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Book review: The Speed of Dark - Phil's Rambling Rants
October 18th, 2005
10:44 pm

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Book review: The Speed of Dark
Today's book review is The Speed of Dark by Elizabeth Moon.

This is a novel about autism, told in the first person by an autistic character, written by the parent of an autistic child.  Autism is a subject of some personal interest, since I see some of the symptoms of autism in myself.  It is somewhat challenging, but I find myself identifying with the viewpoint character early in the book, and being fairly caught up in the story.  It goes well through most of the book, but then comes to an ending that I really didn't like, which bothers me at the level of the characters and my identification with them and also at the level of the philosophical message.

This book does explore some interesting issues, going beyond the specific issue of autism to make the reader think about the meaning and value of personhood and about what it means to be a good person.  I can't say more without spoilers, but I really want to say more, so I will put the real spoilers behind a cut.

Most of the book seems to be consistently and objectively building up a message that autists like the main character Lou are good, worthwhile people, in fact, better than a number of the 'normal' people in the story.  It really bothers me that in the end, Lou chooses to go ahead with the experimental therapy, which makes major changes in his personality.  Even though the new Lou achieves things the old Lou only dreamed about, it feels like Moon spent the whole book saying that the autistic Lou was a truly worthwhile person, and then she basically has him kill himself to make room for the new Lou and his bright future, as if to say, 'You remember all that stuff about how the old Lou was valuable and worthy?  I didn't really mean it.  Getting rid of that horrible defect is more important than keeping Lou with his love and friends and all his brilliance.'  Maybe this is supposed to be a literary device to goad the reader into a more profound realization that autism does not cancel personhood, and perhaps it even works on that level, but it came close to ruining the novel for me.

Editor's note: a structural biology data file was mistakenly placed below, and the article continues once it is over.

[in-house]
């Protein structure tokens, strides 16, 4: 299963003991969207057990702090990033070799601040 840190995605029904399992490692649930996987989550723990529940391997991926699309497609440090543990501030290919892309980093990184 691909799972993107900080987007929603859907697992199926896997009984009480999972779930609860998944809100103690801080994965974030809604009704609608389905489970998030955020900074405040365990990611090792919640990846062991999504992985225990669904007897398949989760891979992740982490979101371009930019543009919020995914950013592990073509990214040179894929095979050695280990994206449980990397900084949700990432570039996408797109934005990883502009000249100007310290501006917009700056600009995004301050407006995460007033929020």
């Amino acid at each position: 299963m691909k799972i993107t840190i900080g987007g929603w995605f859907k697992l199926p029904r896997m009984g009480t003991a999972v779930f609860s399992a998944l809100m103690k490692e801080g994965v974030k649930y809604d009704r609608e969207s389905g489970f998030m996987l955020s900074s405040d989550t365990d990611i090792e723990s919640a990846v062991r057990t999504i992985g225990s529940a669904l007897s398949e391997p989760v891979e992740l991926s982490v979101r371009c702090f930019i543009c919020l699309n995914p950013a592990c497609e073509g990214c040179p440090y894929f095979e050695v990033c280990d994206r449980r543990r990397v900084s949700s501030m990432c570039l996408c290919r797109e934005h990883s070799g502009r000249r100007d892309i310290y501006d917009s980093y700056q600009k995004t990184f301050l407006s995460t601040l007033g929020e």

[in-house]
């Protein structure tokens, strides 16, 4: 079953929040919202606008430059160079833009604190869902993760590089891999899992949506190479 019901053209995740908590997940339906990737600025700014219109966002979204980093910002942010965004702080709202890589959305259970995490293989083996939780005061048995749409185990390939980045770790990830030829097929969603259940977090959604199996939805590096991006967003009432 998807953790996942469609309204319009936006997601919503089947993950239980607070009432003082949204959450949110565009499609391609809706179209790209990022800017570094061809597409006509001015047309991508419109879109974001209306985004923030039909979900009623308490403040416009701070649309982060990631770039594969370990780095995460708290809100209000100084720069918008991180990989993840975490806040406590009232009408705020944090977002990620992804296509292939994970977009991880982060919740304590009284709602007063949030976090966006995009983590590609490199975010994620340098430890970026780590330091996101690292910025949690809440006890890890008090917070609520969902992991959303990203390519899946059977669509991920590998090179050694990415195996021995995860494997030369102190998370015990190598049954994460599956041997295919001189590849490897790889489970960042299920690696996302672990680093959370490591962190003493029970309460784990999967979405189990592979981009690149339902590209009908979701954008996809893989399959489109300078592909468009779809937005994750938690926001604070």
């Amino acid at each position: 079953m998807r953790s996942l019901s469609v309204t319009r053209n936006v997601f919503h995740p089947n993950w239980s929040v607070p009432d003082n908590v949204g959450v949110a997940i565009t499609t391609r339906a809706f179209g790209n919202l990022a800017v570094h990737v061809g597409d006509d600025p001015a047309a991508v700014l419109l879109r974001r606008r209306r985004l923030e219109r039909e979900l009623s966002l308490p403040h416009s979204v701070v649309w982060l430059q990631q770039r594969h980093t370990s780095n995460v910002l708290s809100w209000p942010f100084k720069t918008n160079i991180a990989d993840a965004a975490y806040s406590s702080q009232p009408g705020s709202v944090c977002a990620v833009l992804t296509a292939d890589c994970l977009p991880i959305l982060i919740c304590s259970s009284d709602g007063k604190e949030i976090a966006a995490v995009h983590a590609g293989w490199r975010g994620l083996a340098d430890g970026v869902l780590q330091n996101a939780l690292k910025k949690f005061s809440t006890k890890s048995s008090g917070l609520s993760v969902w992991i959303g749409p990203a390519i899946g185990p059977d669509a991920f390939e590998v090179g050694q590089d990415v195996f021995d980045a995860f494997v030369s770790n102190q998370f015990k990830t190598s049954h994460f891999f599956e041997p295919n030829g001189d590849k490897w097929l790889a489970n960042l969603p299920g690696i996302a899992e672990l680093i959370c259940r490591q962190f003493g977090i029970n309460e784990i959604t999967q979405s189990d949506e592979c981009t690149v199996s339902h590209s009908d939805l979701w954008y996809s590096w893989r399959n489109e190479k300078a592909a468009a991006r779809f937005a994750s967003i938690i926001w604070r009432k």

A very good book except for the ending.  Interesting stuff to think about, stuff that more of us need to think about and understand more than we do.  Unfortunately, with the ending it has, I can't give it more than 6 out of 10.

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